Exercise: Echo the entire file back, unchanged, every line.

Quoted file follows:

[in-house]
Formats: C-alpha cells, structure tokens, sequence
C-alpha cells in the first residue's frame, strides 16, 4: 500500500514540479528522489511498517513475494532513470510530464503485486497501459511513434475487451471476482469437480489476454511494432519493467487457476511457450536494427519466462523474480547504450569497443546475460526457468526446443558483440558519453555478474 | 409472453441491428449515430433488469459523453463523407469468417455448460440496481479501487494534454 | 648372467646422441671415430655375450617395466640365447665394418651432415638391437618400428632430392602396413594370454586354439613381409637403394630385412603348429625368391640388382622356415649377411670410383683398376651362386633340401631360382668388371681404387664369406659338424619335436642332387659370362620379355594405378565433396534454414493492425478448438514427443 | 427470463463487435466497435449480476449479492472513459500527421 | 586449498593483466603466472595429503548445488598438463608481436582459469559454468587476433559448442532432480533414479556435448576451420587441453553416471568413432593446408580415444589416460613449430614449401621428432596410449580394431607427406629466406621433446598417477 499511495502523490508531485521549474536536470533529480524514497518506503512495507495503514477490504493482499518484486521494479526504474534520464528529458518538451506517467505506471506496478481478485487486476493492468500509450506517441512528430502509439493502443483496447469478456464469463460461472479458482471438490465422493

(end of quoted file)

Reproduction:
[in-house]
Formats: C-alpha cells, structure tokens, sequence
C-alpha cells in the first residue's frame, strides 16, 4: 500500500514540479528522489511498517513475494532513470510530464503485486497501459511513434475487451471476482469437480489476454511494432519493467487457476511457450536494427519466462523474480547504450569497443546475460526457468526446443558483440558519453555478474 | 409472453441491428449515430433488469459523453463523407469468417455448460440496481479501487494534454 | 648372467646422441671415430655375450617395466640365447665394418651432415638391437618400428632430392602396413594370454586354439613381409637403394630385412603348429625368391640388382622356415649377411670410383683398376651362386633340401631360382668388371681404387664369406659338424619335436642332387659370362620379355594405378565433396534454414493492425478448438514427443 | 427470463463487435466497435449480476449479492472513459500527421 | 586449498593483466603466472595429503548445488598438463608481436582459469559454468587476433559448442532432480533414479556435448576451420587441453553416471568413432593446408580415444589416460613449430614449401621428432596410449580394431607427406629466406621433446598417477 499511495502523490508531485521549474536536470533529480524514497518506503512495507495503514477490504493482499518484486521494479526504474534520464528529458518538451506517467505506471506496478481478485487486476493492468500509450506517441512528430502509439493502443483496447469478456464469463460461472479458482471438490465422493